Then, in July 1943, quite unexpectedly, a locked metal box was found by Mr C. K. Mill in the house of his father-in-law, Mr F. E. Cairnes, at Raheny, Co. Dublin; and on the box being opened by a locksmith the first thing to appear was a brown paper parcel addressed to J. S. Mill, Esq., India House, City, and inscribed ‘Mr David Ricardo’s Manscripts’. This parcel proved to contain the whole series of letters to Mill as well as a number of new writings of Ricardo which also had belonged to James Mill. All the papers were promptly and generously placed at the disposal of the editor by the owners, through the good offices of Professor O’Brien and Professor Hayek. Reporting to Lord Keynes on the importance of this discovery, Professor O’Brien wrote from Dublin: ‘It can almost be compared with the find of the Boswell manuscripts in the box at Malahide Castle. Curiously enough Malahide Castle and Raheny, where Mr Cairnes lives, are quite close together.’
The remaining contents of the box were papers of John Elliot Cairnes, the economist, who was father of Mr F. E. Cairnes. The Ricardo manuscripts had no doubt come to him from his intimate friend John Stuart Mill, either directly or more probably through the latter’s literary executrix, Miss Helen Taylor.
Previous to this, by the summer of 1940, six volumes of the present edition had been set up in page-proof, while the volume of Speeches and Evidence had reached the stage of galley-proofs. The discovery of these ‘Mill-Ricardo papers’ made it necessary, when work on the edition was resumed after the war, to break up the three volumes of letters (since they were arranged in chronological order) and to expand them to four volumes. At the same time the additions to the volume of Pamphlets and Papers required its division into two volumes. The resultant nine volumes are now in course of publication; and it is hoped to complete the Works and Correspondence of Ricardo with a volume of biographical and bibliographical miscellany, and a General Index.
In 1948 Mr Maurice Dobb came in to assist with the editorial work, in particular being associated in the writing of the Introductions to vols. I, II, V and VI.
The fact that such a long time has elapsed since much of the early work on this edition was carried out has resulted in certain anomalies in editorial references. This will be specially noticeable in the case of references to persons who have died in the interim. Moreover, in some cases, manuscripts which are mentioned as being in the possession of a private owner have been transferred to public collections (and others may be before this edition is completed). It is hoped in the tenth volume to bring this type of information up-to-date.
It would be impossible to acknowledge in this Preface all the debts incurred in the preparation of the present edition. Help received in connection with particular points is mentioned in the appropriate places, and acknowledgement here must be confined to those persons to whom the greatest obligations have been incurred or whose help has extended to the edition as a whole.
The initiative in launching this enterprise was due to the late Lord Keynes, who to the end of his life showed the closest interest and lent his active support, particularly in the search for unpublished material and in advising on the planning and annotation of the volumes. His successor as Secretary of the Royal Economic Society, Professor Austin Robinson, has continued his interest and assistance to the progress of the edition. To both of them, as well as to the Council of the Society, a special debt must be acknowledged for their forbearance toward the delays and interruptions in the editing of these volumes.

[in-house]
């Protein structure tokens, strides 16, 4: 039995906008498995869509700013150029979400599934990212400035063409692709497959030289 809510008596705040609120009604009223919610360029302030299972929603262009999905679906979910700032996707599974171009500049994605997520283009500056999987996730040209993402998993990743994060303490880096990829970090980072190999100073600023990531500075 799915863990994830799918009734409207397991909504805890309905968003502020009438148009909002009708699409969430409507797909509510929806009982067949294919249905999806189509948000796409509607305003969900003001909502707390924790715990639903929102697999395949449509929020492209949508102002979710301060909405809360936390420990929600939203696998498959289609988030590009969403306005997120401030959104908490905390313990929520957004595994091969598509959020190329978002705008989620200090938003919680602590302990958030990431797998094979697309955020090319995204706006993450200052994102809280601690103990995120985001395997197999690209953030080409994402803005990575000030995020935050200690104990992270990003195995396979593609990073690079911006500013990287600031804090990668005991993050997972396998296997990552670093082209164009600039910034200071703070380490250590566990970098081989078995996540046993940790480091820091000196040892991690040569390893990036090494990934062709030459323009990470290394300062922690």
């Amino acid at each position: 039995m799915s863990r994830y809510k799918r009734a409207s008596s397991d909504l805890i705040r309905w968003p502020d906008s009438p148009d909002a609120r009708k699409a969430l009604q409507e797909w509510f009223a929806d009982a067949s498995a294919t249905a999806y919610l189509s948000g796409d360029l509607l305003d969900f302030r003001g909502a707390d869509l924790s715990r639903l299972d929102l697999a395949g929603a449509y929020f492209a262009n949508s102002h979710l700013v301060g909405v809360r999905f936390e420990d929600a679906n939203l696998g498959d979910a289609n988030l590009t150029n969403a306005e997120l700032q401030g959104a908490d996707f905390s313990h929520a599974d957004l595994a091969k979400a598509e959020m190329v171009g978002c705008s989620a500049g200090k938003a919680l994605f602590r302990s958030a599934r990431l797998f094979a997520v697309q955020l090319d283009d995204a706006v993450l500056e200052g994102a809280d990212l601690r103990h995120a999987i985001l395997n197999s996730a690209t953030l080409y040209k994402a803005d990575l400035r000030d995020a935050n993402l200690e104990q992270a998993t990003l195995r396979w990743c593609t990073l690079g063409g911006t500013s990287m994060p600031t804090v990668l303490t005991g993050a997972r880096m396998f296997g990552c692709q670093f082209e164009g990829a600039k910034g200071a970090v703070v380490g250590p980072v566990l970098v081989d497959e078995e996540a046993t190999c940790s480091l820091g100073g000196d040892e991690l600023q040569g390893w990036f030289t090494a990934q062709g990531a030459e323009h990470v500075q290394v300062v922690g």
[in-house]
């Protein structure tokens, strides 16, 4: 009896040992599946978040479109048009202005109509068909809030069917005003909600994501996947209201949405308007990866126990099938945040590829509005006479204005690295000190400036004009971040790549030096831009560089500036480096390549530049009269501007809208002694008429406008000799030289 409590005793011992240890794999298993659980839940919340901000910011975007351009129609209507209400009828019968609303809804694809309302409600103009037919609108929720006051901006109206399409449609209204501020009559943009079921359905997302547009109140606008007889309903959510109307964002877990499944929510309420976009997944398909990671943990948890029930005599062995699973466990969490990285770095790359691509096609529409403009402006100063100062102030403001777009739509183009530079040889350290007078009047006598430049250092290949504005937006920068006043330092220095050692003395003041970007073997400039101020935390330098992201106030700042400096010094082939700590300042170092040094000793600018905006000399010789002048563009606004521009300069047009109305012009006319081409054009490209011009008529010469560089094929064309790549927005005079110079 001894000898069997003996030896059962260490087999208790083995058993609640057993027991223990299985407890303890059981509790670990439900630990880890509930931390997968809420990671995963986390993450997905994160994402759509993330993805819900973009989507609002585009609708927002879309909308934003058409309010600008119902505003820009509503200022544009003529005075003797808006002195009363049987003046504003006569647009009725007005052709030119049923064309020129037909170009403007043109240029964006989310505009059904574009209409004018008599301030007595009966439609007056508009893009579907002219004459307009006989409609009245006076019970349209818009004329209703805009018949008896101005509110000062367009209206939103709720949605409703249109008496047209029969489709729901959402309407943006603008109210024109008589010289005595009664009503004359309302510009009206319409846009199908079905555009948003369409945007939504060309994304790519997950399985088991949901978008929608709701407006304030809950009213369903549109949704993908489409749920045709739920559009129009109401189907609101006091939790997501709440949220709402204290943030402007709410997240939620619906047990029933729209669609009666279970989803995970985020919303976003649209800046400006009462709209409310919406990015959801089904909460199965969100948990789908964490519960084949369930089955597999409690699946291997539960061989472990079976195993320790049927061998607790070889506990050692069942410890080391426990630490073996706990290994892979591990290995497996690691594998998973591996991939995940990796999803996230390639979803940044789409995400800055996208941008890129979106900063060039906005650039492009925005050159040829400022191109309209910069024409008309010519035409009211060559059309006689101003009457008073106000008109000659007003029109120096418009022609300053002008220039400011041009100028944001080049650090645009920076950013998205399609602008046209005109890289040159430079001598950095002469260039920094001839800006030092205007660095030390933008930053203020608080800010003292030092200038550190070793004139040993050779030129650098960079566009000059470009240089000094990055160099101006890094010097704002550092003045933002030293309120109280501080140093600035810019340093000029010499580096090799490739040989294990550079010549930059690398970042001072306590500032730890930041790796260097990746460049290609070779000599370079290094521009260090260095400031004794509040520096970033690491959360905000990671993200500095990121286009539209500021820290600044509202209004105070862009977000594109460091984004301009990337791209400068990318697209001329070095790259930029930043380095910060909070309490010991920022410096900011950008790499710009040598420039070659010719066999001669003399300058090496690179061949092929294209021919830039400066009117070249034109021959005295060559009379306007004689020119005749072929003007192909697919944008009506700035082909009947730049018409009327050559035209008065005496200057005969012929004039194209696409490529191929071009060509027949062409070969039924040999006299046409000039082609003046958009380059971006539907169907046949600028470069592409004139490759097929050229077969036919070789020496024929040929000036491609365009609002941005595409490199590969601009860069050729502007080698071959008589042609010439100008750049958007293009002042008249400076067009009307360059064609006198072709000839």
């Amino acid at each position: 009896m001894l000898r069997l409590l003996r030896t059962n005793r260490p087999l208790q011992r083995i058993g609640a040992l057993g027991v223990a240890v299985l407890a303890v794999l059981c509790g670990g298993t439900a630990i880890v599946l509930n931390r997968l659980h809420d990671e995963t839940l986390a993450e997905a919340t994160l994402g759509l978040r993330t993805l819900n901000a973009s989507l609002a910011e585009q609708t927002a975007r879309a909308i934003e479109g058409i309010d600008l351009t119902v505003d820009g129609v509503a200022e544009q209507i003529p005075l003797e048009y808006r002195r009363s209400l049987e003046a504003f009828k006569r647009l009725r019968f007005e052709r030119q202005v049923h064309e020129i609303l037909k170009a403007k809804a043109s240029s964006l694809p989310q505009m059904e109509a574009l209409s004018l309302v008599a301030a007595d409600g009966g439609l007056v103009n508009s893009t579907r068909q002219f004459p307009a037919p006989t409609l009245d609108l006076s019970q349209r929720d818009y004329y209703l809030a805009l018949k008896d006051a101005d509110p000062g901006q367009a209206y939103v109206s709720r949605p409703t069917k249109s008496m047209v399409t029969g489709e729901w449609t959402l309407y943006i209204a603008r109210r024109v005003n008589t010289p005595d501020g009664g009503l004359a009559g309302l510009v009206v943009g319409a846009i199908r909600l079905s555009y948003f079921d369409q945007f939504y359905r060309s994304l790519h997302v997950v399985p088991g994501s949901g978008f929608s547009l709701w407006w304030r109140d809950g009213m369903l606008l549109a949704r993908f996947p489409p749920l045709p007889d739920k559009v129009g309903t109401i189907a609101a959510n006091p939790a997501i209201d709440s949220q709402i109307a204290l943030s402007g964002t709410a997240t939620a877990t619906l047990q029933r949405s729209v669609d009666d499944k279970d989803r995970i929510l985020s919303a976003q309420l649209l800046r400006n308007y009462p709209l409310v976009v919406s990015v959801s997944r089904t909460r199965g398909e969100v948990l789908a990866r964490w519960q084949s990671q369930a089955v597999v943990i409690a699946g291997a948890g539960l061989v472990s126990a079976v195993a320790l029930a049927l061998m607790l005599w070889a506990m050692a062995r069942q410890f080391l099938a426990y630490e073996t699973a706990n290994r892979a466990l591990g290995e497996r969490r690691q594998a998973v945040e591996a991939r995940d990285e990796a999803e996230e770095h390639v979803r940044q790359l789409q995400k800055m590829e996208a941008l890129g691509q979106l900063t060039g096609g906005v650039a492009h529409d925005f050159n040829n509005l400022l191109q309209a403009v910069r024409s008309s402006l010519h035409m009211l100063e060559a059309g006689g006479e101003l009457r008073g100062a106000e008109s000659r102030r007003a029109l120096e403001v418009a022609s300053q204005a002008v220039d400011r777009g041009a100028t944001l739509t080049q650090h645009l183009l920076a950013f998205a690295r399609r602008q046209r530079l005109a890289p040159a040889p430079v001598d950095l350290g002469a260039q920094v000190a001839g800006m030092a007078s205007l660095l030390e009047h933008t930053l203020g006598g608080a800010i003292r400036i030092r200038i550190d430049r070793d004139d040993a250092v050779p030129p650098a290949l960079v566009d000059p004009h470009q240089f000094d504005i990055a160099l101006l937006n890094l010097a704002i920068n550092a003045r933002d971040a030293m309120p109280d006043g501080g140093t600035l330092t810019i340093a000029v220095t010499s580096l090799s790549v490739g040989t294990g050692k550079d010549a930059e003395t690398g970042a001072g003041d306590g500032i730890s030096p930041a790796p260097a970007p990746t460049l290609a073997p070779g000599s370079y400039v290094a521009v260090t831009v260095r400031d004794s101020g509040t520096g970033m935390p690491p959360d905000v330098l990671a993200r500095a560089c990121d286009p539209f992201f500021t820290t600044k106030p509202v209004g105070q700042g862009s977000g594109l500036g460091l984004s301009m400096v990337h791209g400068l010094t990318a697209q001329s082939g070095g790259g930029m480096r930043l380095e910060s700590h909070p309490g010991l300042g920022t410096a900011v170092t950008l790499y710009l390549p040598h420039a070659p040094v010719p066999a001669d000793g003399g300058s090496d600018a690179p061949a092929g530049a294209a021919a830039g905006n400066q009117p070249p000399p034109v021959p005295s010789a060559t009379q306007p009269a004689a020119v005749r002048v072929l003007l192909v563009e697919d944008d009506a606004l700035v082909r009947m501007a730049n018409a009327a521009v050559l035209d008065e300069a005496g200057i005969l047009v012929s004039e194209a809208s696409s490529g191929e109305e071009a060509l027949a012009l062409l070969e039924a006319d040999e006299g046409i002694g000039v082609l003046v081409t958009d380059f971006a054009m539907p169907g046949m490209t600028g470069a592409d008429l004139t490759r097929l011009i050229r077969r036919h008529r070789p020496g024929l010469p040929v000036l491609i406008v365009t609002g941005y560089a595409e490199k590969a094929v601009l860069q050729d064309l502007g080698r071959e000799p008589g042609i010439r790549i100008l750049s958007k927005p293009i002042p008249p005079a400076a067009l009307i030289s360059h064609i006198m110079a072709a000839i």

Thanks are first of all due to the late Lt.-Col. H. G. Ricardo and to Mr Frank Ricardo for their generous cooperation and for permission to publish such of the writings of their ancestor as are copyright; in particular to the former for the loan of books and documents at Gatcombe, and to the latter for his fruitful search for manuscripts, for making available those in his possession and for much trouble taken in securing others. Acknowledgement must also be made to Mr C. K. Mill, to the late Mr F. E. Cairnes and to Mr Robert Malthus for making available important collections of papers in their possession and for waiving any copyright that might belong to them; to Sir John Murray for the loan of letters and for valuable information from the records of his publishing house; to the late Sir Bernard Mallet for permission to quote extensively from the unpublished Diaries of John Lewis Mallet in his possession; to Lady Langman, M. Edgar Raoul-Duval and Professor H. E. Butler for allowing access to letters in their possession; to the Delegates of the Oxford University Press, to The Johns Hopkins Press and to the American Economic Association for permission to reprint writings of Ricardo published by them; and finally, for valuable assistance, advice or information, to the late Dr James Bonar, Professor Jacob Viner, Professor F. A. Hayek, Professor George O’Brien, the late Professor Edwin Cannan, Sir Theodore Gregory, Mr Nicholas Kaldor and Dr R. Mattioli.
Indispensable help of a general nature (apart from what is acknowledged in particular places) has been given at various times in the capacity of editorial assistant by Dr Eduard Rosenbaum, Dr Karl Bode, Mrs Barbara Lowe and, for shorter periods, Miss Margery Seward and Mrs Lucy Munby.
Finally, the editor must record a particular obligation to the printers of the Cambridge University Press for the unfailing patience and sure judgment upon which he has been able to rely throughout the twenty years that this edition has been ‘in the press’.
trinity collegecambridgeDecember 1950
[1 ]But see vol. XI, p. xxvii.